June 22, 2015

The 6 Neighbourhoods of Venice

From this old map of Venice you can see that the city is shaped like a fish with the Grand Canal winding through its centre. The city is composed of 118 islands, more than 400 bridges and a complex network of canals. And the whole is divided into six neighbourhoods, or sestieri.

Map of Venice, Vatican Museums

1.  Santa Croce

Many visitors start their visit at the mouth of the fish in Santa Croce. It's always a thrill crossing the two mile long causeway that connects this city of islands to the mainland. The causeway ends at the Tronchetto parking lot and Piazzale Roma bus station, where the People Mover monorail shuttles passengers to the cruise port.

The Causeway

The People Mover

2.  Cannaregio

Serene and residential Cannaregio forms the back of the fish. This neighbourhood doesn't offer a lot in the way of sightseeing but visitors arriving in Venice by train disembark at Santa Lucia Station. Walking through the doors of the modern station to find the historic Grand Canal in front of you is like stepping through a looking glass. From here you can take a water taxi or vaporetto (the Venetian version of a bus) to your hotel. Walking is another option but keep in mind that those picturesque bridges come with plenty of stairs.

Santa Lucia Train Station

The Grand Canal
Bridges in Venice

3.  Castello

Forming the tail of the fish, the neighbourhood of Castello is also more residential. It's worth a stroll along the waterside promenade Riva degli Schiavone to see the impressive main gate, Porta Magna, of the Arsenale, the Venetian Republic's naval shipyard.

Riva degli Schiavone

Porta Magna, the Venetian Arsenale

Arsenale Lion

4.  San Polo

Within the first great loop of the Grand Canal is the market area of Venice. This is where you'll find the city's first and most famous bridge, the Ponte di Rialto (Rialto Bridge). There are also a number of notable churches in the neighbourhood, such as the Frari where Titian is buried and San Giacomo, believed to be one of the oldest churches in Venice.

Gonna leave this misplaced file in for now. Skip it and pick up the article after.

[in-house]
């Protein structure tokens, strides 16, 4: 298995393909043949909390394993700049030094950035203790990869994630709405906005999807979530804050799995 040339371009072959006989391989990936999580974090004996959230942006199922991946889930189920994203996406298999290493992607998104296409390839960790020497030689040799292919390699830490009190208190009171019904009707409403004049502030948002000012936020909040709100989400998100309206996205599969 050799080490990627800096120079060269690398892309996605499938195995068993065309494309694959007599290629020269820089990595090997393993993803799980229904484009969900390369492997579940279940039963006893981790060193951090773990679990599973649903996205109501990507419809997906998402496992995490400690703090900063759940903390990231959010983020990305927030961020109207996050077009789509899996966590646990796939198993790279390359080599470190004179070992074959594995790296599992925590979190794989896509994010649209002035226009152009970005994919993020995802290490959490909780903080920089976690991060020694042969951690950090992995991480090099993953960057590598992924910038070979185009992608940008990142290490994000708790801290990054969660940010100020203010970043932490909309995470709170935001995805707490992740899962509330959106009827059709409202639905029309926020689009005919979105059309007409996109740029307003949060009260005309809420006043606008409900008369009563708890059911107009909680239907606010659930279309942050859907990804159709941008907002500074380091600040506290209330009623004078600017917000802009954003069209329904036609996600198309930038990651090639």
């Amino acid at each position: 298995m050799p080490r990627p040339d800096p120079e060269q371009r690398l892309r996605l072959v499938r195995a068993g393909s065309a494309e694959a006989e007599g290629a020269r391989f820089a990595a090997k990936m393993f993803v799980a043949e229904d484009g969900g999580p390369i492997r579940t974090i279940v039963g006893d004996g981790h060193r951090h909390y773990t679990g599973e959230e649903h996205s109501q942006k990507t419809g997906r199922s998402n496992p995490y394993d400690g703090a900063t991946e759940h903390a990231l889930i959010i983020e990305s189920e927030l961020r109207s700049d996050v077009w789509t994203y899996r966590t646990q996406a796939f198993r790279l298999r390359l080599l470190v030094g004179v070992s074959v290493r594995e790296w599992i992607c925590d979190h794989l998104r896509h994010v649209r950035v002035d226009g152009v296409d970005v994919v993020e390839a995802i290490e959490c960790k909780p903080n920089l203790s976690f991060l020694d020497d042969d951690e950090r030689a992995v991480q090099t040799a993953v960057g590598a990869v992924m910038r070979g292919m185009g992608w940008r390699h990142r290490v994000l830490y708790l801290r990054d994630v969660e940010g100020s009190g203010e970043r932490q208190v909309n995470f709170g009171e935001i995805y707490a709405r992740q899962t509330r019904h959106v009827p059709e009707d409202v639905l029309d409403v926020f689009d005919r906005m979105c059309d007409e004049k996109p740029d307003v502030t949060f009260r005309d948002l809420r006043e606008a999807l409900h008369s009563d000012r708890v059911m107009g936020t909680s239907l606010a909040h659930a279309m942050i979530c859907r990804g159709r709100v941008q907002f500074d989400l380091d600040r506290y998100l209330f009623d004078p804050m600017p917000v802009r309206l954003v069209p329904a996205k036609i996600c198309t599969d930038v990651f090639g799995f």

Rialto Bridge

Frari Church

San Giacomo Church

5.  San Marco

No visit to Venice is complete without seeing Piazza San Marco, nestled in the second loop of the Grand Canal. This is the heart of the city where crowds gather on the square to listen to grand old caffe orchestras play or ponder the city's other well-known bridge, the Ponte dei Sospiri (Bridge of Sighs).

Piazza San Marco

Caffe Orchestra on Piazza San Marco

The Bridge of Sighs

6.  Dorsoduro

My favourite neighbourhood in the belly of the fish is less congested than San Marco but there are still plenty of sightseeing opportunities – especially if you're an art lover. The Peggy Guggenheim Collection, Accademia Gallery and Ca' Rezzonico are all located here.

Peggy Guggenheim Collection

Accademia Gallery

Ca' Rezzonico

Next:  My Venetian Palazzo


  1. I have Venice on my 'return bucket list'. Only trip there was in 1969 ans it looks like some things have changed. I did arrive by train and walked to my hotel in the San Marco area.

    1. Yes, there have been some changes but the core of Venice probably has changed very little in centuries.


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